1 month old –
It’s not your imagination; your baby truly is growing more and more each day! Maybe it’s time to transition to those size 1 diapers you received at your baby shower. 😉 At 1 month, your baby can comfortably take in up to 5 ounces of breast milk per feeding. And, while your baby may be *able* to take in close to 5 ounces at some feedings, it is common for babies to sometimes take in as little as 2 ounces, and other times a bit more. On average, 1 month old breastfed babies will need close to 25 ounces of breast milk per day.
Average daily intake of breast milk for babies (2-6 months old):
2 months old –
Your little guy (or gal) is continuing to pack on the pounds thanks in no small part to all that “liquid gold” he’s been eating! Expect your 2 month old to continue to nurse 8-12 times per day and need an average of 25-30 ounces of breast milk per day. If you’ve returned to work or school and will be leaving bottles of expressed breast milk for your little one, we suggest starting with a 3 ounce bottle. If your little one finishes the bottle and still wants more a few minutes later, try offering an additional ounce (after a good burping!).
3 months old –
Now that your baby is an “expert” nurser, you may notice that she is able to complete feeds in as little as 10-15 minutes (at least sometimes). This is quite common and the result of your baby’s more efficient suck and strengthened oral muscles. 3 month olds typically nurse anywhere from 7-10 times per day and consume approximately 25-30 ounces of breast milk per day.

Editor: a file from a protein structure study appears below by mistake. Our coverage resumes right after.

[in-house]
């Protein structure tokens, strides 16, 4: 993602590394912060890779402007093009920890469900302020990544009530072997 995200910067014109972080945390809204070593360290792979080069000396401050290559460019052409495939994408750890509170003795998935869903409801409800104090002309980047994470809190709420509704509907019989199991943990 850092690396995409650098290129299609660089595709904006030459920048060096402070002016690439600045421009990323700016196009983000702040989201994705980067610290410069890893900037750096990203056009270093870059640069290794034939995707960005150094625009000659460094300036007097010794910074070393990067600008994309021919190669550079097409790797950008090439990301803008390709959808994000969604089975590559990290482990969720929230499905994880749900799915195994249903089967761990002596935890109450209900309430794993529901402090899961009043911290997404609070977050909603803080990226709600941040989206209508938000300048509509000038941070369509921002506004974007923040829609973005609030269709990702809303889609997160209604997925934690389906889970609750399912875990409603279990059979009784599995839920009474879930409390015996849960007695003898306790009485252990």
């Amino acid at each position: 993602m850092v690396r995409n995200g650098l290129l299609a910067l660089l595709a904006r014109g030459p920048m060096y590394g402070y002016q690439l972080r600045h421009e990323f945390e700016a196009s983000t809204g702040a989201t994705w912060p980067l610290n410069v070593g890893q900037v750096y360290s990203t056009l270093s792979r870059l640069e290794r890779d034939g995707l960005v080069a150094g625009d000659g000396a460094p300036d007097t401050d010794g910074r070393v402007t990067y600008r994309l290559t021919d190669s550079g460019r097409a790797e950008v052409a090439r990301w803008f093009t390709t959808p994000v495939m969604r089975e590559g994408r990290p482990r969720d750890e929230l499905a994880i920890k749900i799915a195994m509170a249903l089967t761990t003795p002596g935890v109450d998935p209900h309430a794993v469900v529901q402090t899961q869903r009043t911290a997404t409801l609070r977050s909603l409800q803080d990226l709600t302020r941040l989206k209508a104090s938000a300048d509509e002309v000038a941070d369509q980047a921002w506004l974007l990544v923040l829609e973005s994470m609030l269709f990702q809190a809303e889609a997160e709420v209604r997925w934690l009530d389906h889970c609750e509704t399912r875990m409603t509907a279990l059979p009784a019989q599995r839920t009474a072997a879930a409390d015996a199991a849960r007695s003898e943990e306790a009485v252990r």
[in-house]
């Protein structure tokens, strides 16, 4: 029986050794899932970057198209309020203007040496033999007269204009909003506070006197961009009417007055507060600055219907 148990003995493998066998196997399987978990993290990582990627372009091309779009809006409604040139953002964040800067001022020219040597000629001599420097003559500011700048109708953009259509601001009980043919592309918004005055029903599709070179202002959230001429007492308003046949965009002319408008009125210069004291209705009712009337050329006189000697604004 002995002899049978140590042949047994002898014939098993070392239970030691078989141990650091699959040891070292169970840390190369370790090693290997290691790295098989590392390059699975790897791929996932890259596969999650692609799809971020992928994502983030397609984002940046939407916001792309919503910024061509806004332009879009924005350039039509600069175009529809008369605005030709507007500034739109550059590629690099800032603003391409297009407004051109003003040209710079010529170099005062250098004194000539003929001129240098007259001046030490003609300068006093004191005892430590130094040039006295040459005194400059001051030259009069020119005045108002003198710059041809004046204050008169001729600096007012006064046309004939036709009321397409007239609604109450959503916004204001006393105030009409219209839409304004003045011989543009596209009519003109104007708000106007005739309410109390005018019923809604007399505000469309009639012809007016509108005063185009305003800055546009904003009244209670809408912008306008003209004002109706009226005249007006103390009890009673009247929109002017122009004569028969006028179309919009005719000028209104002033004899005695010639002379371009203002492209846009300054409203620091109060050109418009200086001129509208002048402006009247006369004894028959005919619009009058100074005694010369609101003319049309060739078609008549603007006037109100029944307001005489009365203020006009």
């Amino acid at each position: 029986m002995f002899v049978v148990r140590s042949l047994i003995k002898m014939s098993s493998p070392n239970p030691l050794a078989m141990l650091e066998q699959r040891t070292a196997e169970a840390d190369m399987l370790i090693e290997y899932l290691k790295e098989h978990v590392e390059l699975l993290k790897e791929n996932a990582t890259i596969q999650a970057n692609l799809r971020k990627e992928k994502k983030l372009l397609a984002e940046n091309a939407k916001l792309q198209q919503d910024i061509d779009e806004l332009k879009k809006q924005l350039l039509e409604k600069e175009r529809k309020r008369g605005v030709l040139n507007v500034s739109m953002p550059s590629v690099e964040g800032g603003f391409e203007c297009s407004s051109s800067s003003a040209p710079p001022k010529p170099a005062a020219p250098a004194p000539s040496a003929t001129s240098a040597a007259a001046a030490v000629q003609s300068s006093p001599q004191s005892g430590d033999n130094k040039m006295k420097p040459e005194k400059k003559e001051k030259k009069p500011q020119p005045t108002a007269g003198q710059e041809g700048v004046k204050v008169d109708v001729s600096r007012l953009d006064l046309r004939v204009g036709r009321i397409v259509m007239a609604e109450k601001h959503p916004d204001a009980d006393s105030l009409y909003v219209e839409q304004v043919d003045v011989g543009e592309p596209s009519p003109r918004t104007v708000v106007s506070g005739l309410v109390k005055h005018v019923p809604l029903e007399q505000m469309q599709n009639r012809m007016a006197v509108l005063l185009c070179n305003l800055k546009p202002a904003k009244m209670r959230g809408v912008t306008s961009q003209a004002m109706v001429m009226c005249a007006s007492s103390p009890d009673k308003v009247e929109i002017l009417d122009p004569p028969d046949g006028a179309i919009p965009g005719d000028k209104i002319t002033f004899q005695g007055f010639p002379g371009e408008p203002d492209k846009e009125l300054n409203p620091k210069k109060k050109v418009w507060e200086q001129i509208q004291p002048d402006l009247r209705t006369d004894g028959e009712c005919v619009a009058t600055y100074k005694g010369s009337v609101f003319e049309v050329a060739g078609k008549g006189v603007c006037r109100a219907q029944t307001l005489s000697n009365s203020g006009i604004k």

4 months old –
By 4 months old, many babies are beginning to space out their feeds a bit and will continue to need 6-10 feeds per day. How frequently your baby nurses is largely dependent on your ‘milk storage capacity’ (or how much milk your breasts can store) as well as your overall milk supply, combined with how well he is able to transfer milk at the breast. Many babies who previously went longer stretches overnight will begin waking more frequently to eat. This is to be expected and is because babies need more calories per kg of weight than ever before (roughly 108 cal/kg). 4 month olds should continue to take in 25-35 ounces of breast milk per day and are generally not ready for solids.
5 months old –